Lectures are going well (I’m doing a Freshman Seminar – The applied undergraduate physics research laboratory – on a project related to sound & music physics; Expository Writing; Computer Science; and Applied Mathematics) and on the music side, I am involved in the University Band and (one out of two) Jazz Band.
University Band is quite an interesting band – it’s basically a ‘scramble’ band – we play for various occasions, but the main thing are what we do for the (american) football games which occur on most Saturday. An average Saturday would consist of the following schedule –
8am – March on the streets of Cambridge from the band room to the Harvard Stadium about a kilometre away. 9-10.30 – practise our ‘halftime’ show. It is usual for the bands of the two football teams to take to the field during the halftime period, and in our case we ‘scramble’ about the field doing formations (mostly words and letters) and playing. We then play for the game, doing a couple of formations and pieces before the game, and during the game, playing occasional ‘fight songs’, ‘cheers’ and other short pieces, then doing our halftime show, back to playing in the stands. After the game we play about half an hour, before marching back up to main campus (Harvard Yard) while playing. And that is what I was doing last saturday, for 8 hours. Playing outdoors in the band is about playing really loudly, and is absolutely tiring on the lips (especially after playing for 4 hours in a row at maximum volume). But it really strengthens the lips, which is a great thing.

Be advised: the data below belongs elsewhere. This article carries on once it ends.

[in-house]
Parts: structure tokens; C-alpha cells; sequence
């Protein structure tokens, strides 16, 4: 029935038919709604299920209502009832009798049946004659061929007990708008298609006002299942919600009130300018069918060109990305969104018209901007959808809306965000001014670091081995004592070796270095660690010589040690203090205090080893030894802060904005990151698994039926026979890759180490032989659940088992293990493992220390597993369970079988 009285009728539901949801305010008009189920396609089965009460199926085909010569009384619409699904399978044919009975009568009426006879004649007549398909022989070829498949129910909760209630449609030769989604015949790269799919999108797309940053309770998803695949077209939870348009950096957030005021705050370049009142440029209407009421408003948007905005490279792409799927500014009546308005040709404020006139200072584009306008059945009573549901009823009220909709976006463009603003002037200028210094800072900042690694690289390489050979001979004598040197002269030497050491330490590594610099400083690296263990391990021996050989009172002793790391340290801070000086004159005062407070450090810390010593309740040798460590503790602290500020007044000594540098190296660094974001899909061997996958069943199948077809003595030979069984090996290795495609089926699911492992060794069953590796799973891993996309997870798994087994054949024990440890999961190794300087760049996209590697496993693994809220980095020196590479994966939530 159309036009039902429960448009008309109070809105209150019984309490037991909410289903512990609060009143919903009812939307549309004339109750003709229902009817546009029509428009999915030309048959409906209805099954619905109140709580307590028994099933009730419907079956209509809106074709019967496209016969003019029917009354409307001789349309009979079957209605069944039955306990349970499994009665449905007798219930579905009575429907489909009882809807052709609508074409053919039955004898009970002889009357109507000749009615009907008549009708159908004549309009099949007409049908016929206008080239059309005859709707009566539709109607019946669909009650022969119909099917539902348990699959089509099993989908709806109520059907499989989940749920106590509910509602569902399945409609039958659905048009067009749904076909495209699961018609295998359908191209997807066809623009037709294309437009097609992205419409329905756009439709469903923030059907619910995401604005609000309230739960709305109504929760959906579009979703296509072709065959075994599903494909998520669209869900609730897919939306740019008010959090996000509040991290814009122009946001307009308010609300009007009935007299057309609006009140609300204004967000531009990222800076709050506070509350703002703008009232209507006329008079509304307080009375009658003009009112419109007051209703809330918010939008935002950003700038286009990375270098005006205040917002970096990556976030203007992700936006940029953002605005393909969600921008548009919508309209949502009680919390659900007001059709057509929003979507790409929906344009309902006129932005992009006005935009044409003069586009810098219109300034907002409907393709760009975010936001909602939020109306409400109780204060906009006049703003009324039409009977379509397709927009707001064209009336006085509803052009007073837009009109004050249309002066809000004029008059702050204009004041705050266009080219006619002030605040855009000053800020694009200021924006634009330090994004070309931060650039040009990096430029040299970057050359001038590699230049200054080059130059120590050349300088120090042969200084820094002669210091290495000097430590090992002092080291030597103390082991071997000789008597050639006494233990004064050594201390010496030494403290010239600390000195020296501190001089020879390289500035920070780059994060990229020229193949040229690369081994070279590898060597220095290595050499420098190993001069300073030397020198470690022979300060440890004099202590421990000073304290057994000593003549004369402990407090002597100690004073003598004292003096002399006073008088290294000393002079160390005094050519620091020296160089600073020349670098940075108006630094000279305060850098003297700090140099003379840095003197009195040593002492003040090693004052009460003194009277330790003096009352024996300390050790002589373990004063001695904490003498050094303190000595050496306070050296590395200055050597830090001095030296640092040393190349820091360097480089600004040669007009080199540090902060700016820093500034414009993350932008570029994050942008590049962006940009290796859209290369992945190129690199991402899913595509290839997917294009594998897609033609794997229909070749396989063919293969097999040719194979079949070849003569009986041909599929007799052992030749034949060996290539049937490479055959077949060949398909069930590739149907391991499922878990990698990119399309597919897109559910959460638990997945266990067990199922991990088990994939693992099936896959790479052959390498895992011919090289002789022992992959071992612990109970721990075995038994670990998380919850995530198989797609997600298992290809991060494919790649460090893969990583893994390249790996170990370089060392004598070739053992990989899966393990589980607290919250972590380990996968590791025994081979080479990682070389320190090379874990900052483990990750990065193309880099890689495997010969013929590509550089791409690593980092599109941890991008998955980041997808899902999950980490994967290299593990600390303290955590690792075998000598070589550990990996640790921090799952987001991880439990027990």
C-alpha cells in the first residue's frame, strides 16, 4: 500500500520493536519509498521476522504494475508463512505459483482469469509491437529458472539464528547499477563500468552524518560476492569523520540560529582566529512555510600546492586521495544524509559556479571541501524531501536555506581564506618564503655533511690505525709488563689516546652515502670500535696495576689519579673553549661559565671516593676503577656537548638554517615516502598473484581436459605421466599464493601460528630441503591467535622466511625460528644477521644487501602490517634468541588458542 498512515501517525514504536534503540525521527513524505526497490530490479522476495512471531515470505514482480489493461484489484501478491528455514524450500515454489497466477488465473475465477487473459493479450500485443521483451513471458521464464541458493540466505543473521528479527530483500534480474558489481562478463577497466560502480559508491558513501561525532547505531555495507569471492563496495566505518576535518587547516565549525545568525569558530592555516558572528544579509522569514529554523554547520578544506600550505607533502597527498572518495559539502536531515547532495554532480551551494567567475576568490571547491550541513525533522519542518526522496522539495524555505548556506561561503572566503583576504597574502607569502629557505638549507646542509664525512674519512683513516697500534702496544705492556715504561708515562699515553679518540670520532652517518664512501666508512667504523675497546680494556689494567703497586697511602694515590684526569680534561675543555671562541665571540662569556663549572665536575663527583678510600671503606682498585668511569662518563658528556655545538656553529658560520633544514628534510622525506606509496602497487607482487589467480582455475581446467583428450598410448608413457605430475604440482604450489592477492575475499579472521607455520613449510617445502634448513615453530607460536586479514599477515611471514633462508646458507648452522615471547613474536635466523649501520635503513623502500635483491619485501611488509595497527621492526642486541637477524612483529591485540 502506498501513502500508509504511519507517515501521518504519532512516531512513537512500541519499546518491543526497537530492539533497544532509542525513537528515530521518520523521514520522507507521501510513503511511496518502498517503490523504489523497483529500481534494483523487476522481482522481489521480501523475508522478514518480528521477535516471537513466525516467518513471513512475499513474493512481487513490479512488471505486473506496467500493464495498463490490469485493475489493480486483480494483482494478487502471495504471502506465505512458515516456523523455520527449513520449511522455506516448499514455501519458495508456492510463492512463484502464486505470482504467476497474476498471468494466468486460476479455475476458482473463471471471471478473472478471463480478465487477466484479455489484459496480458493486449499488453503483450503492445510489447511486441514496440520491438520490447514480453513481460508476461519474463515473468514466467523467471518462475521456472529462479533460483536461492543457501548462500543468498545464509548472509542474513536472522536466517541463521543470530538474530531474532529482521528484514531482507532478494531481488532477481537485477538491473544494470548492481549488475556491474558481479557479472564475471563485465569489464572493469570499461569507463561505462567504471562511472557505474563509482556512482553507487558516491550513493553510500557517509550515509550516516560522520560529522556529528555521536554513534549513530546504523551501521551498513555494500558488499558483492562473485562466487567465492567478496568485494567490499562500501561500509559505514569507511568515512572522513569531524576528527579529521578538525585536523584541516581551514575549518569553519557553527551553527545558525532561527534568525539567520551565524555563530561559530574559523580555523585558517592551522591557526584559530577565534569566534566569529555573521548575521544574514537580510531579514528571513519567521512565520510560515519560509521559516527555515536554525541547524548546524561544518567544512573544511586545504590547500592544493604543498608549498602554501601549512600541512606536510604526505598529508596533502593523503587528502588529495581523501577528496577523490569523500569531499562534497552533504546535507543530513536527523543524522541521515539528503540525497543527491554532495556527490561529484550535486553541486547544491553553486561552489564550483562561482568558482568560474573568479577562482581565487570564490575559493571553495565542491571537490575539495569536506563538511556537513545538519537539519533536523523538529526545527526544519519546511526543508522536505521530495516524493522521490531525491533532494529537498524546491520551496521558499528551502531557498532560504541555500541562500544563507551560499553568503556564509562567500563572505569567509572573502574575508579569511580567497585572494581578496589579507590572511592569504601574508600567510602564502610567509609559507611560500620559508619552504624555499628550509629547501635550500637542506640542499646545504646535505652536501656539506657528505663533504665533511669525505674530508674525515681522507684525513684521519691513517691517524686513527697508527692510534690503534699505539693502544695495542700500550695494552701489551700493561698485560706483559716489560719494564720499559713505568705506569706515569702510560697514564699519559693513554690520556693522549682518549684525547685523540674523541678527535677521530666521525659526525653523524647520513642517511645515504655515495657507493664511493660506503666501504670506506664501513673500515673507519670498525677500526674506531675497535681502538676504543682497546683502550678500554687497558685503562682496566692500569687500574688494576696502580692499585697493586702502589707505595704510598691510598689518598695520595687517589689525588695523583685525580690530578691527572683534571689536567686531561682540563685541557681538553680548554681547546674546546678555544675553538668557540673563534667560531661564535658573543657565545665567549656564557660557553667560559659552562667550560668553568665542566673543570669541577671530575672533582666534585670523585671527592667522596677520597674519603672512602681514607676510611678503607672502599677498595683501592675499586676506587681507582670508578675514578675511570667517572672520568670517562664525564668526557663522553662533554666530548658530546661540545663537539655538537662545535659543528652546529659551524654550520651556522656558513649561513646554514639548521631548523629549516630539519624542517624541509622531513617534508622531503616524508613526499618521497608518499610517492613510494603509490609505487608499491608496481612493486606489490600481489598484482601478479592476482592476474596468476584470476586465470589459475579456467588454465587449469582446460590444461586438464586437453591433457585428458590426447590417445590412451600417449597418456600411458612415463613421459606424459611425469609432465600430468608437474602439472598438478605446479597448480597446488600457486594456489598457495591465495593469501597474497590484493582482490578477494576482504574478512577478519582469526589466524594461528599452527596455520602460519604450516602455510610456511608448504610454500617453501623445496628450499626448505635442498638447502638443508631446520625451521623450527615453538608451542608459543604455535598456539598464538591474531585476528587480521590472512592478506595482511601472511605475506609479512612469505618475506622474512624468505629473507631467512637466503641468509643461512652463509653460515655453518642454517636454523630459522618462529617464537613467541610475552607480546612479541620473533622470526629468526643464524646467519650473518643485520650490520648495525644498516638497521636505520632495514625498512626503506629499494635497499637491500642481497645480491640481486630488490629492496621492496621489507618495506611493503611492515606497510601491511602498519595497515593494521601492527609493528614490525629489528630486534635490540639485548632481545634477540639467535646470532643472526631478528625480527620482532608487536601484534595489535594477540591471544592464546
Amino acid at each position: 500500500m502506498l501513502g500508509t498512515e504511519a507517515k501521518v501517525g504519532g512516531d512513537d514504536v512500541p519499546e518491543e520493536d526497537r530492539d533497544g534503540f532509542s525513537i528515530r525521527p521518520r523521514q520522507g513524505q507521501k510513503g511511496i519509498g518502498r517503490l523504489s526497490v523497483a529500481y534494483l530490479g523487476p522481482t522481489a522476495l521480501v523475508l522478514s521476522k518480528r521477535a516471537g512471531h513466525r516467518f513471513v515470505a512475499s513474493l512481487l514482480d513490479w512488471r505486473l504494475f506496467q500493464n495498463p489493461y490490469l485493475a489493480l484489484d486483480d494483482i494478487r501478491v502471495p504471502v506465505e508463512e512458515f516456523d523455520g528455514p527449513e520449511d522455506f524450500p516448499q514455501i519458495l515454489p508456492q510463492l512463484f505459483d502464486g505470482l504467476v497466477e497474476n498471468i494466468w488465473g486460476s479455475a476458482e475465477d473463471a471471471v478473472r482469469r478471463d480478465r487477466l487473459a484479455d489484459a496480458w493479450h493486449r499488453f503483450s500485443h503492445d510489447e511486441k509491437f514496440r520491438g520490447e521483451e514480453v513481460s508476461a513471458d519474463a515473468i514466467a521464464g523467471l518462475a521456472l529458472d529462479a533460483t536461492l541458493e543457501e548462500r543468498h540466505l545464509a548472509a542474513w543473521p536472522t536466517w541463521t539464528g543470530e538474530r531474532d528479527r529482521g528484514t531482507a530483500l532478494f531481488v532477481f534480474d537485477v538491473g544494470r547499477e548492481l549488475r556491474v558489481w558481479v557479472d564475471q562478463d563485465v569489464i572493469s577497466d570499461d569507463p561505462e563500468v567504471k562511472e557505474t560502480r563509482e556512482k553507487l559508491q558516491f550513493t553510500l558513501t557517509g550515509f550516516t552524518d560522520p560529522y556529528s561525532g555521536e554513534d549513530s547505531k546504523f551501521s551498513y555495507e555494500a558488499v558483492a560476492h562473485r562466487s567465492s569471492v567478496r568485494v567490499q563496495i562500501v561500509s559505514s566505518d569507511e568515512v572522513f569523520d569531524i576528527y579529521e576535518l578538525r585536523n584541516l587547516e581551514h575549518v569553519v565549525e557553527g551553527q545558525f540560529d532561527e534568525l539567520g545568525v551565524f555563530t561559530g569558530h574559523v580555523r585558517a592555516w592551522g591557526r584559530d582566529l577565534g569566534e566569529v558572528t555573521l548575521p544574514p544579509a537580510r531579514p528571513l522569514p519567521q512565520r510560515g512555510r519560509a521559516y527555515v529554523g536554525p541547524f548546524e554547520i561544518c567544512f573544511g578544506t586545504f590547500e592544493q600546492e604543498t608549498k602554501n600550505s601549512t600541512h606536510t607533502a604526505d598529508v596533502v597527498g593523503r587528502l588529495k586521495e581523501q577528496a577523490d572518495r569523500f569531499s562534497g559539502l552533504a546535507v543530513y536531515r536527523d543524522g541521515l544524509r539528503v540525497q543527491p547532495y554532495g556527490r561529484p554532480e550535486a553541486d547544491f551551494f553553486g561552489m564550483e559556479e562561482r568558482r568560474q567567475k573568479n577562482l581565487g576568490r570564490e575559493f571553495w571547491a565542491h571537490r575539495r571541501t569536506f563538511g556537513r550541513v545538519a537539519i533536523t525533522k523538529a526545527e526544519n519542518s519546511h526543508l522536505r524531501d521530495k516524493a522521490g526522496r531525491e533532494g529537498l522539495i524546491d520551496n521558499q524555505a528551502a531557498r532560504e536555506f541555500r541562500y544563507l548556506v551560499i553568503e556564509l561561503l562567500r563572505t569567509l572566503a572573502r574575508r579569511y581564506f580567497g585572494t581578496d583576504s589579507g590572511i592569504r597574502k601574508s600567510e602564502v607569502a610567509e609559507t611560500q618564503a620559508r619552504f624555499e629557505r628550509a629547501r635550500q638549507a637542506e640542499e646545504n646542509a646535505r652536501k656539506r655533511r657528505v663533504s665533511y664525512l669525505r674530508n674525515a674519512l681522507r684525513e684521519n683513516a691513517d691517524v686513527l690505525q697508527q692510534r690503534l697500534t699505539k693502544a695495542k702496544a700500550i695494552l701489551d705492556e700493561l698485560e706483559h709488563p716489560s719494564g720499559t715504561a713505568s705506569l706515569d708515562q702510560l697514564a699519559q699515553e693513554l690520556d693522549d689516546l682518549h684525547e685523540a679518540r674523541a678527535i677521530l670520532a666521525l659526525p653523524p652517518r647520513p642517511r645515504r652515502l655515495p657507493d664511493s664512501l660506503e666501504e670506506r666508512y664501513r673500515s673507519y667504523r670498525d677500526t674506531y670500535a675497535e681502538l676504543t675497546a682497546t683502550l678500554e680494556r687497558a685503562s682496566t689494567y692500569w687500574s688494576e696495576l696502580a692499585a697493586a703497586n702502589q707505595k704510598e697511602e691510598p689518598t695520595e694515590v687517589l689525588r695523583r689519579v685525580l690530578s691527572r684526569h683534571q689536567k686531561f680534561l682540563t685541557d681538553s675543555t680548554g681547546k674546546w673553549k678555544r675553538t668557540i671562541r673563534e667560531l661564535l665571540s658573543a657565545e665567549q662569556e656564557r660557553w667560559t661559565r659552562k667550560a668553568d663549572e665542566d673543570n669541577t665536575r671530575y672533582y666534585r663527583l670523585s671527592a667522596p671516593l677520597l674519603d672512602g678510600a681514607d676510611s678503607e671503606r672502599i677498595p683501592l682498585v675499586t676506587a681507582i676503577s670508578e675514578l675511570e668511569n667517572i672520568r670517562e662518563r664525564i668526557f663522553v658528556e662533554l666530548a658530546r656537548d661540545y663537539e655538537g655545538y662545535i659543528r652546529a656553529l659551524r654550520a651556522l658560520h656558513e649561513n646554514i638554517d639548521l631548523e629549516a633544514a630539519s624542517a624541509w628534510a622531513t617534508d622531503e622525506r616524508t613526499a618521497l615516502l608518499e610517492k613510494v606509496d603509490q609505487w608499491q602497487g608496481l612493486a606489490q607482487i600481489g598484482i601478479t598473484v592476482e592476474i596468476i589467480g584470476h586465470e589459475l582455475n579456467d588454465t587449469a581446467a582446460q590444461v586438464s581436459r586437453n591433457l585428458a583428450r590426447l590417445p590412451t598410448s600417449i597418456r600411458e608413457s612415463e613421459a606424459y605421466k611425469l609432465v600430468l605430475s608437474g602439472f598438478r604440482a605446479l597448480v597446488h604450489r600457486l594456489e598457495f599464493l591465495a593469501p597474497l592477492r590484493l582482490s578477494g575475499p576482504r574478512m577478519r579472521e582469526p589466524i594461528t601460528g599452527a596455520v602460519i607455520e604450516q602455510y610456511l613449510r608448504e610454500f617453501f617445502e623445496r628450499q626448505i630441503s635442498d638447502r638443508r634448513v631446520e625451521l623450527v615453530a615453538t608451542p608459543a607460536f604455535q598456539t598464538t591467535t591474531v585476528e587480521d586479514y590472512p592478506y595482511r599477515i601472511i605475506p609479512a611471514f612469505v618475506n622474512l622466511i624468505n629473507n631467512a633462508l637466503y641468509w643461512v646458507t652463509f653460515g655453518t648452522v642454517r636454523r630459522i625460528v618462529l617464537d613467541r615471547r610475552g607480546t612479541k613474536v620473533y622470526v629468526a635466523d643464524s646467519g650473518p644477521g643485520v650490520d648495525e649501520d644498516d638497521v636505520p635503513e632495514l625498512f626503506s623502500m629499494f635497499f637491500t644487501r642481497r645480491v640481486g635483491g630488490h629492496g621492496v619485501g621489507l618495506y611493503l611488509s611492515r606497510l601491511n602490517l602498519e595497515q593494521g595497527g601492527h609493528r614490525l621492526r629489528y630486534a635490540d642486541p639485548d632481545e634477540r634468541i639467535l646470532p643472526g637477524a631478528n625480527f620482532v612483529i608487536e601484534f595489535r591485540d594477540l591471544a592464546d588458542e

Jazz band is another story – much more subtle playing and sensitivity involved, and a lot more technical. I myself have no idea how I managed to get into the band, because all the other trombonists are much better than me. One particularly evil piece (called “Slide’s Derangement”) involves playing semiquavers at 216bpm, which is hovering on the brink of “impossible to play”, especially on a trombone! Jazz band is quite a huge challenge, with lots of high notes to play (I’m on trombone 2) and our 1st concert is in 2 and a half weeks, and I am no where near prepared to play for it. (The director of the bands at Harvard is a retired trombonist, Thomas G. Everett, also a past president of the International Trombone Association)
Other than that, things are going fine, things are forever busy over here. I am continuing to practice the piano although I am not currently taking lessons. Food at Harvard is really good, I must say, I guess the richest university in the world spends its endowment on giving us good food! We get pretty exotic stuff, almost every day. And we get to dine in a lovely looking dining hall
I guess that’s all I can really think of for the moment!